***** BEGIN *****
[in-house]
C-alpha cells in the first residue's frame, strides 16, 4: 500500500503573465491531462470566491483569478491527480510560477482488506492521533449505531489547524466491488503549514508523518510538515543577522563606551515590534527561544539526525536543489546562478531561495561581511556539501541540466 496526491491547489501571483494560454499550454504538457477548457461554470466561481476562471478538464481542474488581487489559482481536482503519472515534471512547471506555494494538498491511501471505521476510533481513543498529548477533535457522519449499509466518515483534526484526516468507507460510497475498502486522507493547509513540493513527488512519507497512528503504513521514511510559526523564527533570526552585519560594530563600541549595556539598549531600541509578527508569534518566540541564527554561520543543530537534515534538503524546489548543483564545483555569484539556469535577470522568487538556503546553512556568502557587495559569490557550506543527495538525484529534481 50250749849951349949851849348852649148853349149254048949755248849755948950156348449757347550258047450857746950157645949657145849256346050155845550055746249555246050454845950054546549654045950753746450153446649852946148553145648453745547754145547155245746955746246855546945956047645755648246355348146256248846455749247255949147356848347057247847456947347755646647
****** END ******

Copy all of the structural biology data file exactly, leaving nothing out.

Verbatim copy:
[in-house]
C-alpha cells in the first residue's frame, strides 16, 4: 500500500503573465491531462470566491483569478491527480510560477482488506492521533449505531489547524466491488503549514508523518510538515543577522563606551515590534527561544539526525536543489546562478531561495561581511556539501541540466 496526491491547489501571483494560454499550454504538457477548457461554470466561481476562471478538464481542474488581487489559482481536482503519472515534471512547471506555494494538498491511501471505521476510533481513543498529548477533535457522519449499509466518515483534526484526516468507507460510497475498502486522507493547509513540493513527488512519507497512528503504513521514511510559526523564527533570526552585519560594530563600541549595556539598549531600541509578527508569534518566540541564527554561520543543530537534515534538503524546489548543483564545483555569484539556469535577470522568487538556503546553512556568502557587495559569490557550506543527495538525484529534481 50250749849951349949851849348852649148853349149254048949755248849755948950156348449757347550258047450857746950157645949657145849256346050155845550055746249555246050454845950054546549654045950753746450153446649852946148553145648453745547754145547155245746955746246855546945956047645755648246355348146256248846455749247255949147356848347057247847456947347755646647